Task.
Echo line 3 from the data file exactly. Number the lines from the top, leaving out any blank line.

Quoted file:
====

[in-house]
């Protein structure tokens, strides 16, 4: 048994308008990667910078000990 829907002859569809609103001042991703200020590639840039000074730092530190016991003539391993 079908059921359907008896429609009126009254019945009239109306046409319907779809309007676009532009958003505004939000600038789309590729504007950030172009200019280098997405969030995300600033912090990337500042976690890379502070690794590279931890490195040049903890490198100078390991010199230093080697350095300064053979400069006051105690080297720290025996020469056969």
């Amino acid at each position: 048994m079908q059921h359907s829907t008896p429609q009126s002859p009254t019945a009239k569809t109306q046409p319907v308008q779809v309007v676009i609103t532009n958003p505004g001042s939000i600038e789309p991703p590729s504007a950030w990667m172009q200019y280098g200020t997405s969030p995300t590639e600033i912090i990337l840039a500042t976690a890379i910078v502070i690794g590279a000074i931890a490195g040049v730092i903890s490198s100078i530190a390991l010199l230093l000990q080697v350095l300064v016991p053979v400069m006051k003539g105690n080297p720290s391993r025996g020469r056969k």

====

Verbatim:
């Amino acid at each position: 048994m079908q059921h359907s829907t008896p429609q009126s002859p009254t019945a009239k569809t109306q046409p319907v308008q779809v309007v676009i609103t532009n958003p505004g001042s939000i600038e789309p991703p590729s504007a950030w990667m172009q200019y280098g200020t997405s969030p995300t590639e600033i912090i990337l840039a500042t976690a890379i910078v502070i690794g590279a000074i931890a490195g040049v730092i903890s490198s100078i530190a390991l010199l230093l000990q080697v350095l300064v016991p053979v400069m006051k003539g105690n080297p720290s391993r025996g020469r056969k």